You have to switch over to one of these modes that you need by moving left or right, but when I first tried a new mode, the red button just clicked instead of scrolled. You almost have to dig your finger into the groove of the red button to guide it, instead of clicking on it. All in all, there's not much to learn about the Kodak Zi8, since its functionality is no more than a point-and-shoot digital video camera. It's not elegant, but it gets a thumbs up for simplicity.
Menus and Modes
The red button is the gateway to changing and controlling all functionalities on the Zi8. However, there really isn't much you can control. Once you press the Settings button, you have a very small amount of options to choose from, including changing the date, toggling between Video Out NTSC/PAL, LCD brightness, Sounds, External Microphone Gain, Electronic Image Stabilization, Face Detection, Format Memory Card, and Camera Info. Take that as a pro or a con, depending on how you'd like to use the camera.
Shooting modes are comprised of four different video modes and one digital still mode. Here they are in more detail:
This is the extent of control over the video, and everything else is pretty straightforward. You'll hit playback to review video, click on the shooting settings to change from different video resolutions and the camera, and use the trash button to delete images. If you've ever used a digital camera, you won't get left in the proverbial dust.
Slightly larger than the Zi6, the Zi8's LCD is a 2.5 inch diagonal playback window (Zi6's is 2.4 inches). You can control the level of brightness through the settings menu, which is good for varied light conditions. Most of the video I captured was in dull and dreary fall skies, so it wasn't an issue for me.
Playback on the LCD was quite nice. I was unable to find the exact resolution of the screen, but I will say video and images looked pretty good on the little monitor.
Since the Zi8 is a pocket camcorder, it seemed appropriate to record video in various lighting scenarios to see how it would hold up, especially in low-light conditions. It was nice to also see when taking it out into the field that the rechargeable battery gave it quite a bit of shooting time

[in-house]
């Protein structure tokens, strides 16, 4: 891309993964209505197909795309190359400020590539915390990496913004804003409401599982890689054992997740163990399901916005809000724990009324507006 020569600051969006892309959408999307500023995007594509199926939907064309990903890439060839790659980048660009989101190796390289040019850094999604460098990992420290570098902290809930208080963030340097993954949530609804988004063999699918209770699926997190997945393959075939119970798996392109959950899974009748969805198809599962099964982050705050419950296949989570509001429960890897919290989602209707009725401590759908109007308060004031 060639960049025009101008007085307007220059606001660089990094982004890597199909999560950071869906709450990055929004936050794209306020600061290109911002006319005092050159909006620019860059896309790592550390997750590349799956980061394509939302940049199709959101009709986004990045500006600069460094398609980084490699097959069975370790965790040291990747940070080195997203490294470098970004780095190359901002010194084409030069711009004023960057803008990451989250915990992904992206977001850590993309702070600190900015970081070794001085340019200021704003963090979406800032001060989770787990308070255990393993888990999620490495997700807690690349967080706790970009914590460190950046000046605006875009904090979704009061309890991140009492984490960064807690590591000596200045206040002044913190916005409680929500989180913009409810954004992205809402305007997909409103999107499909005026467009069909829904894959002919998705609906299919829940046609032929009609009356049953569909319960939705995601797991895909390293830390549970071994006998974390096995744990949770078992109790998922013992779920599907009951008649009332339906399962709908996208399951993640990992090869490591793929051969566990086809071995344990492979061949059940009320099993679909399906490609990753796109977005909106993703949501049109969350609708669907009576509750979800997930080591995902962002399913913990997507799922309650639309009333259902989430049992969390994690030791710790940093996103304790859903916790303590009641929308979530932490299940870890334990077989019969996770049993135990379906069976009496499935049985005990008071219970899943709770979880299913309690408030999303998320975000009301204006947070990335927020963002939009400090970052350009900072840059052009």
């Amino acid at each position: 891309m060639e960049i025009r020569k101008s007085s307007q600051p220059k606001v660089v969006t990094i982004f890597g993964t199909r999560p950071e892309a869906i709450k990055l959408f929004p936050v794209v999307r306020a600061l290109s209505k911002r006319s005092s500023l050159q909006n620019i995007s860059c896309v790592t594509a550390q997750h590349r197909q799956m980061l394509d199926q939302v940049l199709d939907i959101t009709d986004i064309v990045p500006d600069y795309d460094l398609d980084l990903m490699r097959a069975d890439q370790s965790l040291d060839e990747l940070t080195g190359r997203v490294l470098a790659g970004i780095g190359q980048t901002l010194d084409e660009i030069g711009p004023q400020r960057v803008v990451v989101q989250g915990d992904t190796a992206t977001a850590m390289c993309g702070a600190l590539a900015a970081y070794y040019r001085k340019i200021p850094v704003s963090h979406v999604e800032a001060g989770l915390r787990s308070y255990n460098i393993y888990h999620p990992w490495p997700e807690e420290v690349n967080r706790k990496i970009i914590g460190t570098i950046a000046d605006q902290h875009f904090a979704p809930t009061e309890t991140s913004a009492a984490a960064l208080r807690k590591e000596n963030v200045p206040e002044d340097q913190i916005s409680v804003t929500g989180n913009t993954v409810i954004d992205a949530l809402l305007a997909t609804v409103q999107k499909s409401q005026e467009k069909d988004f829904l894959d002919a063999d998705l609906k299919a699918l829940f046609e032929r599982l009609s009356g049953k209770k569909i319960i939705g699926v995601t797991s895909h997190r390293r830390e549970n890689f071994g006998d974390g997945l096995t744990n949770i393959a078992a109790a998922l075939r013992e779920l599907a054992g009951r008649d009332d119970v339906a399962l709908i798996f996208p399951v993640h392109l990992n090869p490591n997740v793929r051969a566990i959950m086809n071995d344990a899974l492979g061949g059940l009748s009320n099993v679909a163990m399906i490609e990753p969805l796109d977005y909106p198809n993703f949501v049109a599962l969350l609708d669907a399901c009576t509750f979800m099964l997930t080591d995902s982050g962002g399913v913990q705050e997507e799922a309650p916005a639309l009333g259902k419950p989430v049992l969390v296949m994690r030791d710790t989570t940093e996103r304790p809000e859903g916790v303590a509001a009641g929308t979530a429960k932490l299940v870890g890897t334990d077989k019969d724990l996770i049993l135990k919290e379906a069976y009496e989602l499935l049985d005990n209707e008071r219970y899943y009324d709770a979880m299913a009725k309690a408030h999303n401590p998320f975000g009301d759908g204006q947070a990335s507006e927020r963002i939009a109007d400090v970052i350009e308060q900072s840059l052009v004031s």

The Zi8 test model stood up to cold conditions and howling winds, and was able to still get off some pretty decent footage. However, I do lament the fact that the video's white balance cannot be changed at all, making some of the video even on a well-lit day quite drab and noisy.
The Zi8 yielded some varied results in the field, mainly due to the little amount of control you have over this pocket camcorder. Size and features are a trade off when you are speaking in terms of cameras or camcorders. The Zi8 is a no-frills model with an eye-catching video resolution - full hi-def video - but not much else.
It has a slightly larger 1/2.5-type 5 megapixel CMOS sensor than its predecessor, making it prone to some of the inherent problems of smaller sensors like noise and degradation, especially in low light. In all the varied conditions I shot with the Zi8, I found some things I liked, as well as things I disliked. Those things included distortion on moving vertical images, excessive noise in gray skies, and poor low-light performance even in well-lit rooms. On the other hand, I liked its ease of use, faithful color reproduction, (very low) price and the ability to choose different frames rates and resolutions.